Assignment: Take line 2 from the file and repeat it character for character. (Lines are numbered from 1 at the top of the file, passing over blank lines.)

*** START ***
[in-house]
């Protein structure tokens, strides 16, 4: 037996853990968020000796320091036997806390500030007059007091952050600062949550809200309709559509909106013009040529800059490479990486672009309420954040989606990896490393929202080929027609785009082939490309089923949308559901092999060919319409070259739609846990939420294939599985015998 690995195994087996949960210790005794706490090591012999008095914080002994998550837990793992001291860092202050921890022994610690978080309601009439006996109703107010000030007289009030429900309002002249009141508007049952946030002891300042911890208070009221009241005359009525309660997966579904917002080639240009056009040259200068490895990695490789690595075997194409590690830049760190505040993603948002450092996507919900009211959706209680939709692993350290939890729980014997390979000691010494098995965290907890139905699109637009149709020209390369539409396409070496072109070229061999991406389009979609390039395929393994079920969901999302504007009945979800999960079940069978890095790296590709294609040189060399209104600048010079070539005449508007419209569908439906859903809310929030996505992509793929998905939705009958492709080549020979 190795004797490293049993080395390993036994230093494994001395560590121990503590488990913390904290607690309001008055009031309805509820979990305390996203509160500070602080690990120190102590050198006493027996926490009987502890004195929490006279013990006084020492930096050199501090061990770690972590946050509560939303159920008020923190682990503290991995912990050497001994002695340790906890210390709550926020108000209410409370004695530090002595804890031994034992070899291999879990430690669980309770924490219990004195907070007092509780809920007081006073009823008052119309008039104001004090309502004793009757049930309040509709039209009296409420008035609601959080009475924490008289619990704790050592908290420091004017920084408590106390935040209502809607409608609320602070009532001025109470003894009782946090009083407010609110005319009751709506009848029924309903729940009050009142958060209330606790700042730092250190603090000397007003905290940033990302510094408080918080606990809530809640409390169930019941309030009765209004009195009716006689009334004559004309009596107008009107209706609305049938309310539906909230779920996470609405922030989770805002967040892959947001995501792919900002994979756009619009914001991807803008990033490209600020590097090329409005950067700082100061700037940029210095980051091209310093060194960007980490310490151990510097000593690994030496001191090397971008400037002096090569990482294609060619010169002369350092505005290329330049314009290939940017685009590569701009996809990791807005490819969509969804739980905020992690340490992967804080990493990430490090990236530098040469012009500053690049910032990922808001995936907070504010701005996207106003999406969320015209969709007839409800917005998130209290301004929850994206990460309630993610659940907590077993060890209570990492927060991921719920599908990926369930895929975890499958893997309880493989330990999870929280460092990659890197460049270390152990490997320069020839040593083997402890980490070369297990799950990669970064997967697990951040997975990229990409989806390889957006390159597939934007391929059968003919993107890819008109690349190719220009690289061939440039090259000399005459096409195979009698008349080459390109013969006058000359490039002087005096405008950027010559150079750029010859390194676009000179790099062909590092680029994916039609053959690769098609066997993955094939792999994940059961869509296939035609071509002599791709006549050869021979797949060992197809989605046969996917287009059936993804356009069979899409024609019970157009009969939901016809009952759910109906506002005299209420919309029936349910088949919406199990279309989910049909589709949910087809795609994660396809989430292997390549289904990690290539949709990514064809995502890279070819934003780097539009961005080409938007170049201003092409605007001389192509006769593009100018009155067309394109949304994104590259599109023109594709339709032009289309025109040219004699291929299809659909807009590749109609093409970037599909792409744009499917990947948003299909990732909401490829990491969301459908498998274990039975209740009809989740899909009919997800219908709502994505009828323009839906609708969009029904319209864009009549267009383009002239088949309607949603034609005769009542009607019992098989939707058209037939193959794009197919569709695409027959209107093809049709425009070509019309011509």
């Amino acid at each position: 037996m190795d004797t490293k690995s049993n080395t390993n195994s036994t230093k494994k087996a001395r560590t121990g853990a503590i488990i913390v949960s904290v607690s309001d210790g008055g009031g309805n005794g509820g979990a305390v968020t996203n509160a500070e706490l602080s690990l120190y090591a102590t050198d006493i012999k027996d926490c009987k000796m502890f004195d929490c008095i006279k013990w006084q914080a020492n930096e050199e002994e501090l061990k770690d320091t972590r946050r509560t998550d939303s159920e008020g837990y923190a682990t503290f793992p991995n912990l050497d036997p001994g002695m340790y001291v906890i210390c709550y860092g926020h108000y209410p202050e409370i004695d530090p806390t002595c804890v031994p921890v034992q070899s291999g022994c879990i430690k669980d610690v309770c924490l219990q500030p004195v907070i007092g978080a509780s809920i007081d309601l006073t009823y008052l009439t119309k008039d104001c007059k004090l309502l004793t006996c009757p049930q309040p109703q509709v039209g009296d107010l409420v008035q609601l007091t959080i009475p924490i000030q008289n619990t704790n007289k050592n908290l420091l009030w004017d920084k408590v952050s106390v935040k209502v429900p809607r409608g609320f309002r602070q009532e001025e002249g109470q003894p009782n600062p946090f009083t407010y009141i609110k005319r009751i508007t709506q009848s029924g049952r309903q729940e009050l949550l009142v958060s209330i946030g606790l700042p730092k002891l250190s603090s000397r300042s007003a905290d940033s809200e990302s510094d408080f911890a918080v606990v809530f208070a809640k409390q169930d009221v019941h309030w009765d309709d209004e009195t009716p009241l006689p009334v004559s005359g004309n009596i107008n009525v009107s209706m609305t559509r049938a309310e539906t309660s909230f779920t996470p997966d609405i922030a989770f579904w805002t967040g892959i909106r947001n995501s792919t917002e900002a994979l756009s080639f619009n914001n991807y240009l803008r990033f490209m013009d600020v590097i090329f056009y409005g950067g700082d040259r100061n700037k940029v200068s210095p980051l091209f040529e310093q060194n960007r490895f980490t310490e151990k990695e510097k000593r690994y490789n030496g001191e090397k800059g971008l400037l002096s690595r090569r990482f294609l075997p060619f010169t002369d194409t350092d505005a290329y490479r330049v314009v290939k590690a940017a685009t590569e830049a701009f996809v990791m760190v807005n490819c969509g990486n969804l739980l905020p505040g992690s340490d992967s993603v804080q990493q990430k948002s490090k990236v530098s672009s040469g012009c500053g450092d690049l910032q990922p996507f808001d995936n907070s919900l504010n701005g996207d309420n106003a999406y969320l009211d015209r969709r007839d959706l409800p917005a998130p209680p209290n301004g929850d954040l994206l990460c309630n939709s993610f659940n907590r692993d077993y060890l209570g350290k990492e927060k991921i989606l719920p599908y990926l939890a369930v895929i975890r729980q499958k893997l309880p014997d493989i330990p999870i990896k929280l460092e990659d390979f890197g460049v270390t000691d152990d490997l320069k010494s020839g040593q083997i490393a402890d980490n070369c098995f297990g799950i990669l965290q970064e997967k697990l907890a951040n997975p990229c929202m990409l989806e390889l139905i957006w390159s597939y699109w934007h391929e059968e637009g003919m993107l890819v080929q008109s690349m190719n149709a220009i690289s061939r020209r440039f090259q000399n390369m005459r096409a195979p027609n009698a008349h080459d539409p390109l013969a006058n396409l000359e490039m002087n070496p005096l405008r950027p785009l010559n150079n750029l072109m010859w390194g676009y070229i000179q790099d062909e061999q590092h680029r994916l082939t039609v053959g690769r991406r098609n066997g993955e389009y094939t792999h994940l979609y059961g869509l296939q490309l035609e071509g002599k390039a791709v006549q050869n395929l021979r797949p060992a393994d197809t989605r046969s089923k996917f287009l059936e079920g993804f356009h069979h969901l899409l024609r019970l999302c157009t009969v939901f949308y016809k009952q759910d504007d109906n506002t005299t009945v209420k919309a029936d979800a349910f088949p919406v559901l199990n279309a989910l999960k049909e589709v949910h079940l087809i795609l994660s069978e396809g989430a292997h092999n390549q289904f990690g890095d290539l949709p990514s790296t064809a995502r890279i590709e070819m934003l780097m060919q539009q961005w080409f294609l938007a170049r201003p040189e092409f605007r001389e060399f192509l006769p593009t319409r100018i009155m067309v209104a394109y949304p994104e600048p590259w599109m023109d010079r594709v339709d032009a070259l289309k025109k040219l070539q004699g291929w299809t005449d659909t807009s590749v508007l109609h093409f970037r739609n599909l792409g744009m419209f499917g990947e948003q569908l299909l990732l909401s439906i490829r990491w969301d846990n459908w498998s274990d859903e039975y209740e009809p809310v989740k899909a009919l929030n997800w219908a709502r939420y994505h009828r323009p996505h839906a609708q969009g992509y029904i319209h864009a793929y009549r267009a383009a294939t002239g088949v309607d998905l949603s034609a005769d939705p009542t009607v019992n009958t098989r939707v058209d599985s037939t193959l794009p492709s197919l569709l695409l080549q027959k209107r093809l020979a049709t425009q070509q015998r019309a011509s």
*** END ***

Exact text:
């Protein structure tokens, strides 16, 4: 037996853990968020000796320091036997806390500030007059007091952050600062949550809200309709559509909106013009040529800059490479990486672009309420954040989606990896490393929202080929027609785009082939490309089923949308559901092999060919319409070259739609846990939420294939599985015998 690995195994087996949960210790005794706490090591012999008095914080002994998550837990793992001291860092202050921890022994610690978080309601009439006996109703107010000030007289009030429900309002002249009141508007049952946030002891300042911890208070009221009241005359009525309660997966579904917002080639240009056009040259200068490895990695490789690595075997194409590690830049760190505040993603948002450092996507919900009211959706209680939709692993350290939890729980014997390979000691010494098995965290907890139905699109637009149709020209390369539409396409070496072109070229061999991406389009979609390039395929393994079920969901999302504007009945979800999960079940069978890095790296590709294609040189060399209104600048010079070539005449508007419209569908439906859903809310929030996505992509793929998905939705009958492709080549020979 190795004797490293049993080395390993036994230093494994001395560590121990503590488990913390904290607690309001008055009031309805509820979990305390996203509160500070602080690990120190102590050198006493027996926490009987502890004195929490006279013990006084020492930096050199501090061990770690972590946050509560939303159920008020923190682990503290991995912990050497001994002695340790906890210390709550926020108000209410409370004695530090002595804890031994034992070899291999879990430690669980309770924490219990004195907070007092509780809920007081006073009823008052119309008039104001004090309502004793009757049930309040509709039209009296409420008035609601959080009475924490008289619990704790050592908290420091004017920084408590106390935040209502809607409608609320602070009532001025109470003894009782946090009083407010609110005319009751709506009848029924309903729940009050009142958060209330606790700042730092250190603090000397007003905290940033990302510094408080918080606990809530809640409390169930019941309030009765209004009195009716006689009334004559004309009596107008009107209706609305049938309310539906909230779920996470609405922030989770805002967040892959947001995501792919900002994979756009619009914001991807803008990033490209600020590097090329409005950067700082100061700037940029210095980051091209310093060194960007980490310490151990510097000593690994030496001191090397971008400037002096090569990482294609060619010169002369350092505005290329330049314009290939940017685009590569701009996809990791807005490819969509969804739980905020992690340490992967804080990493990430490090990236530098040469012009500053690049910032990922808001995936907070504010701005996207106003999406969320015209969709007839409800917005998130209290301004929850994206990460309630993610659940907590077993060890209570990492927060991921719920599908990926369930895929975890499958893997309880493989330990999870929280460092990659890197460049270390152990490997320069020839040593083997402890980490070369297990799950990669970064997967697990951040997975990229990409989806390889957006390159597939934007391929059968003919993107890819008109690349190719220009690289061939440039090259000399005459096409195979009698008349080459390109013969006058000359490039002087005096405008950027010559150079750029010859390194676009000179790099062909590092680029994916039609053959690769098609066997993955094939792999994940059961869509296939035609071509002599791709006549050869021979797949060992197809989605046969996917287009059936993804356009069979899409024609019970157009009969939901016809009952759910109906506002005299209420919309029936349910088949919406199990279309989910049909589709949910087809795609994660396809989430292997390549289904990690290539949709990514064809995502890279070819934003780097539009961005080409938007170049201003092409605007001389192509006769593009100018009155067309394109949304994104590259599109023109594709339709032009289309025109040219004699291929299809659909807009590749109609093409970037599909792409744009499917990947948003299909990732909401490829990491969301459908498998274990039975209740009809989740899909009919997800219908709502994505009828323009839906609708969009029904319209864009009549267009383009002239088949309607949603034609005769009542009607019992098989939707058209037939193959794009197919569709695409027959209107093809049709425009070509019309011509």